Concerns about a lack of air cargo capacity for the global distribution of Covid-19 vaccines – even those requiring the maintenance of extremely low temperatures during transit – are unfounded, in the view of Cargolux chief executive Richard Forson.

The biggest logistical challenge will instead be around the “final mile” distribution of vaccines that require sub-zero storage – something that is out of airlines’ hands, Forson stated during a UK Aviation Club event on 12 November.

Recalling IATA’s claim in September that “just providing a single dose to 7.8 billion people would fill 8,000 747 cargo aircraft”, Forson observes that “you’re not going to transport 6 billion doses at one time”.

Rather, “there’s going to be a maximum amount of vaccines that can be produced by the pharmaceutical company or companies”.


Source: Cargolux

Forson notes that passenger aircraft will aid the distribution of vaccines, alongside dedicated freight operators such as Cargolux

Forson believes, therefore, that “the blockage is not going to be the number of aircraft that is required, because I can tell you all of the passenger aircraft in the world will then be mobilised in order to transport these vaccines”, alongside services offered by dedicated freight operators such as Cargolux.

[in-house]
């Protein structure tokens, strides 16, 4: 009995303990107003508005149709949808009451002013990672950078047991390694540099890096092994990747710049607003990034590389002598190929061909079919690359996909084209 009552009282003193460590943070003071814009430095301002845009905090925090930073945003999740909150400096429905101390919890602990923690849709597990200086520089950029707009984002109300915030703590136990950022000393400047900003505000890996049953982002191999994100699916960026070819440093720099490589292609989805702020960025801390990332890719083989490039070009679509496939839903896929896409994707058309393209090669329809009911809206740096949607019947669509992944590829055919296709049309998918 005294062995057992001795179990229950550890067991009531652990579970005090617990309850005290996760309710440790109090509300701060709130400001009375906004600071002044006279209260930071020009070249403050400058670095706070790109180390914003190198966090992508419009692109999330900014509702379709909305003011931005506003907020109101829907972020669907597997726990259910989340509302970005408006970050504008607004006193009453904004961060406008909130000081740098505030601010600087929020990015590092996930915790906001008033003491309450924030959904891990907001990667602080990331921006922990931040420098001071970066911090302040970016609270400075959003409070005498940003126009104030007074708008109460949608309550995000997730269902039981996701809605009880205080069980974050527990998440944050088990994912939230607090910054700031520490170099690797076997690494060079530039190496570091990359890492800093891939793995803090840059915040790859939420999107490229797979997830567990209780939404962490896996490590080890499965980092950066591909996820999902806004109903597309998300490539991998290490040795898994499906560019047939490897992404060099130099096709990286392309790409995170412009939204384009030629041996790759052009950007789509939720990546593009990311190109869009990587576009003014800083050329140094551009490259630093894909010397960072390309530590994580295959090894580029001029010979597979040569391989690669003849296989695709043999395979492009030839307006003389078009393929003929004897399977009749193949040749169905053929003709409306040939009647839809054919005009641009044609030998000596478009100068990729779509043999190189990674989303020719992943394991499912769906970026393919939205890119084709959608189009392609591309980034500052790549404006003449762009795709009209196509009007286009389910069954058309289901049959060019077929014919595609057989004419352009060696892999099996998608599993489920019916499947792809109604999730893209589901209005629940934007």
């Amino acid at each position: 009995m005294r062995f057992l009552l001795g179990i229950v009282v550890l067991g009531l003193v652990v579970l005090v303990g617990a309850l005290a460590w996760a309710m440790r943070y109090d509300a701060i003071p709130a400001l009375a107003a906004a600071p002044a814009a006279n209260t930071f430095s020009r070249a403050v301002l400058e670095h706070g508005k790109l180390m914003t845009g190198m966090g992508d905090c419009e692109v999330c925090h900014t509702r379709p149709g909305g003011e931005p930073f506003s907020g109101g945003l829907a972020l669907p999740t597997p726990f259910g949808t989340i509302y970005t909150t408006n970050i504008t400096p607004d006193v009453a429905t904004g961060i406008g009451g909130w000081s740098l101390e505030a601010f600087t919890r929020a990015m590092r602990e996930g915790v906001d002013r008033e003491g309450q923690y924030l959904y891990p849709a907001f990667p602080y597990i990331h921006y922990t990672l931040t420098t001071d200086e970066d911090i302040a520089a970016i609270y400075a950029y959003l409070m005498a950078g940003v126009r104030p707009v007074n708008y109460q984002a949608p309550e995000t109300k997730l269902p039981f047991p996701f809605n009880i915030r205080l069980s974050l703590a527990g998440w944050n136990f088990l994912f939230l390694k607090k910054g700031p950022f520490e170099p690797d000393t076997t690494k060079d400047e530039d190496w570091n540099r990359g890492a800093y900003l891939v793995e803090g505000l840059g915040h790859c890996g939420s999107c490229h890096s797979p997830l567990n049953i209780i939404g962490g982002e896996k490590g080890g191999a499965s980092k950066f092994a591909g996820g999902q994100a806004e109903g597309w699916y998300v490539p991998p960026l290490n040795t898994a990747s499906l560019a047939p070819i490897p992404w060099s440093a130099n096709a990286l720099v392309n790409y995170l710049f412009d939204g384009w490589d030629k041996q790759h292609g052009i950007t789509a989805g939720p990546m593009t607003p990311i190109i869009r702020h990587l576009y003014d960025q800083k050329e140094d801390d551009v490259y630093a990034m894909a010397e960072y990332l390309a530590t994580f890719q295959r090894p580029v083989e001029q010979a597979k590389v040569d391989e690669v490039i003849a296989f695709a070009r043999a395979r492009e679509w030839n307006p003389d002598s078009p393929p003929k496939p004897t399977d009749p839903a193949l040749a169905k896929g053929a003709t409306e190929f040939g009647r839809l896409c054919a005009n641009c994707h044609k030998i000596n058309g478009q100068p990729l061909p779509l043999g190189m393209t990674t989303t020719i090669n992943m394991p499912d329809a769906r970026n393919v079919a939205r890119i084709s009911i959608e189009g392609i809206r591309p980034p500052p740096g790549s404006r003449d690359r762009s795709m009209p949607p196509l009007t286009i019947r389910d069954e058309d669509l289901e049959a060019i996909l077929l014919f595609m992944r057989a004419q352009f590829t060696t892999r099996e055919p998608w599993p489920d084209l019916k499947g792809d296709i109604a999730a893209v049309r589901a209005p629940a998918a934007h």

Of new-generation vaccines such as Pfizer-BioNTech’s – which may need to be stored at around -70°C to -80°C until they are within hours of use – Forson notes that transport boxes proposed by the manufacturers will ”ensure that temperatures are not compromised”, while also protecting the aircraft from the effects of ultra-low temperatures.

Without those boxes, “I can tell you that there’s no aircraft that can ever get to -80°C”, Forson says. “If it does, it will fall out of the sky.”

In addition to new-generation vaccines, “there are also other drug companies that work on the older generation where you don’t have to get to these extreme temperatures, but you get to something like -20°C, which we do on a regular basis”, Forson explains.

“So there’s no issue about how we’re going to transport it.”

Speaking in September, IATA director general Alexandre de Juniac warned that the airline industry’s ability to play a key role in the distribution of vaccines might be compromised by an air freight capacity crunch.

“Safely delivering Covid-19 vaccines will be the mission of the century for the global air cargo industry,” de Juniac stated. “But it won’t happen without careful advance planning.”

European carrier Cargolux is one of the largest dedicated freight operators in the world, with 30 Boeing 747 aircraft in its fleet.